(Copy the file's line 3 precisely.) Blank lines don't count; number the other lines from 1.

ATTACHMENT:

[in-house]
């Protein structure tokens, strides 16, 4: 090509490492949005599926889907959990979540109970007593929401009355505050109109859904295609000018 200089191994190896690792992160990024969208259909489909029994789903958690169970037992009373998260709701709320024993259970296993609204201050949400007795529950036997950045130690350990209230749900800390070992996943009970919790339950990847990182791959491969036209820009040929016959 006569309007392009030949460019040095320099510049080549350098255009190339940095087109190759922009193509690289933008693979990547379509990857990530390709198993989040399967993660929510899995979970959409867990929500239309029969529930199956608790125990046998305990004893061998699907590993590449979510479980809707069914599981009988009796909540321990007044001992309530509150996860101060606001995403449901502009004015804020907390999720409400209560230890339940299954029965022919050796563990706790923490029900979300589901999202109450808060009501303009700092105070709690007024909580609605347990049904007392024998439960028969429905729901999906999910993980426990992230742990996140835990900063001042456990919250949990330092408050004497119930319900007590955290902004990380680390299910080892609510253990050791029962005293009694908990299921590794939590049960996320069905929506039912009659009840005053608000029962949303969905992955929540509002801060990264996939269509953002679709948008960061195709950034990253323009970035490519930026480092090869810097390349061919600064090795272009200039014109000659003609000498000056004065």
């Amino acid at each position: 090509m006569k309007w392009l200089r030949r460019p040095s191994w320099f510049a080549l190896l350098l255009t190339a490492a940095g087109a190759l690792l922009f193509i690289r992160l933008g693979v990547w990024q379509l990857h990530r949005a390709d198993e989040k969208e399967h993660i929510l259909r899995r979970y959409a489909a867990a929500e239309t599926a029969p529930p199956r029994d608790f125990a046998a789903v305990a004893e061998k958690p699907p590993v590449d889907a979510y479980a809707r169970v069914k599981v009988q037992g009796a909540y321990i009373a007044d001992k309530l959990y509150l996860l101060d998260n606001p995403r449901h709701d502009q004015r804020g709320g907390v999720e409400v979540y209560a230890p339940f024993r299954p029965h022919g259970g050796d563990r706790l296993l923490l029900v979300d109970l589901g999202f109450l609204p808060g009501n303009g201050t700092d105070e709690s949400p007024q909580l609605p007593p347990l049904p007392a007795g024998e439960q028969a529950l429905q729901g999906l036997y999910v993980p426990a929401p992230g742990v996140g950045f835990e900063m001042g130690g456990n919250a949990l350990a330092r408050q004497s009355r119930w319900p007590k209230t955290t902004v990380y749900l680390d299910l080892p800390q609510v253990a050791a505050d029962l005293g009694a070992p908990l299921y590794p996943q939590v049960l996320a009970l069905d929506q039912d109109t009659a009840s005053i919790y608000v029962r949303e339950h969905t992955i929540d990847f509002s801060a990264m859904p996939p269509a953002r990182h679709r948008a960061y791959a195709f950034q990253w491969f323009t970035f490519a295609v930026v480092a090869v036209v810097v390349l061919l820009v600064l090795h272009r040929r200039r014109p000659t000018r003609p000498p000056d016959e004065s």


């Amino acid at each position: 090509m006569k309007w392009l200089r030949r460019p040095s191994w320099f510049a080549l190896l350098l255009t190339a490492a940095g087109a190759l690792l922009f193509i690289r992160l933008g693979v990547w990024q379509l990857h990530r949005a390709d198993e989040k969208e399967h993660i929510l259909r899995r979970y959409a489909a867990a929500e239309t599926a029969p529930p199956r029994d608790f125990a046998a789903v305990a004893e061998k958690p699907p590993v590449d889907a979510y479980a809707r169970v069914k599981v009988q037992g009796a909540y321990i009373a007044d001992k309530l959990y509150l996860l101060d998260n606001p995403r449901h709701d502009q004015r804020g709320g907390v999720e409400v979540y209560a230890p339940f024993r299954p029965h022919g259970g050796d563990r706790l296993l923490l029900v979300d109970l589901g999202f109450l609204p808060g009501n303009g201050t700092d105070e709690s949400p007024q909580l609605p007593p347990l049904p007392a007795g024998e439960q028969a529950l429905q729901g999906l036997y999910v993980p426990a929401p992230g742990v996140g950045f835990e900063m001042g130690g456990n919250a949990l350990a330092r408050q004497s009355r119930w319900p007590k209230t955290t902004v990380y749900l680390d299910l080892p800390q609510v253990a050791a505050d029962l005293g009694a070992p908990l299921y590794p996943q939590v049960l996320a009970l069905d929506q039912d109109t009659a009840s005053i919790y608000v029962r949303e339950h969905t992955i929540d990847f509002s801060a990264m859904p996939p269509a953002r990182h679709r948008a960061y791959a195709f950034q990253w491969f323009t970035f490519a295609v930026v480092a090869v036209v810097v390349l061919l820009v600064l090795h272009r040929r200039r014109p000659t000018r003609p000498p000056d016959e004065s």